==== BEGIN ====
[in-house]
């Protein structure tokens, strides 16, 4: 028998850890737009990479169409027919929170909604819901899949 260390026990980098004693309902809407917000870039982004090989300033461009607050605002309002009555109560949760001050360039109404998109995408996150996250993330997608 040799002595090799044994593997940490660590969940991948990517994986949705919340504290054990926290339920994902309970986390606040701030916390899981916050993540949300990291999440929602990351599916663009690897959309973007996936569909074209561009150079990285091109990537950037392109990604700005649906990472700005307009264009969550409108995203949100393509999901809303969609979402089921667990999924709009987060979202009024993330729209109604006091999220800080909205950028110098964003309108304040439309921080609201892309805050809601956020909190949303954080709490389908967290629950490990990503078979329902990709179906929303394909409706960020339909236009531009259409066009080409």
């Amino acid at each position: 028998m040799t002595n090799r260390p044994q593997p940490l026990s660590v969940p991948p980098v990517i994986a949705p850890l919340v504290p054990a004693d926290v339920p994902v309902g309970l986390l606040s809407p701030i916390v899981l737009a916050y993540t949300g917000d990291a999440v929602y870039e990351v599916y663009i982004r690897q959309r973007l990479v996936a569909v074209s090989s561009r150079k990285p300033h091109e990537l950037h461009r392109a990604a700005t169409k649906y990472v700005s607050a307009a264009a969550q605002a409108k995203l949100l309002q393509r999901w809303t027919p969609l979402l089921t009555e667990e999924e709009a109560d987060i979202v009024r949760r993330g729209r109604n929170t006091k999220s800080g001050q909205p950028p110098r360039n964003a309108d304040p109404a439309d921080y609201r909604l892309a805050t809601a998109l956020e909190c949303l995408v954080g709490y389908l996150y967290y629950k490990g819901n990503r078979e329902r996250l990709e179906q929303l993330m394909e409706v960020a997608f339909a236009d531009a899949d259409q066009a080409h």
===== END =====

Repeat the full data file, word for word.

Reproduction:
[in-house]
């Protein structure tokens, strides 16, 4: 028998850890737009990479169409027919929170909604819901899949 260390026990980098004693309902809407917000870039982004090989300033461009607050605002309002009555109560949760001050360039109404998109995408996150996250993330997608 040799002595090799044994593997940490660590969940991948990517994986949705919340504290054990926290339920994902309970986390606040701030916390899981916050993540949300990291999440929602990351599916663009690897959309973007996936569909074209561009150079990285091109990537950037392109990604700005649906990472700005307009264009969550409108995203949100393509999901809303969609979402089921667990999924709009987060979202009024993330729209109604006091999220800080909205950028110098964003309108304040439309921080609201892309805050809601956020909190949303954080709490389908967290629950490990990503078979329902990709179906929303394909409706960020339909236009531009259409066009080409």
């Amino acid at each position: 028998m040799t002595n090799r260390p044994q593997p940490l026990s660590v969940p991948p980098v990517i994986a949705p850890l919340v504290p054990a004693d926290v339920p994902v309902g309970l986390l606040s809407p701030i916390v899981l737009a916050y993540t949300g917000d990291a999440v929602y870039e990351v599916y663009i982004r690897q959309r973007l990479v996936a569909v074209s090989s561009r150079k990285p300033h091109e990537l950037h461009r392109a990604a700005t169409k649906y990472v700005s607050a307009a264009a969550q605002a409108k995203l949100l309002q393509r999901w809303t027919p969609l979402l089921t009555e667990e999924e709009a109560d987060i979202v009024r949760r993330g729209r109604n929170t006091k999220s800080g001050q909205p950028p110098r360039n964003a309108d304040p109404a439309d921080y609201r909604l892309a805050t809601a998109l956020e909190c949303l995408v954080g709490y389908l996150y967290y629950k490990g819901n990503r078979e329902r996250l990709e179906q929303l993330m394909e409706v960020a997608f339909a236009d531009a899949d259409q066009a080409h």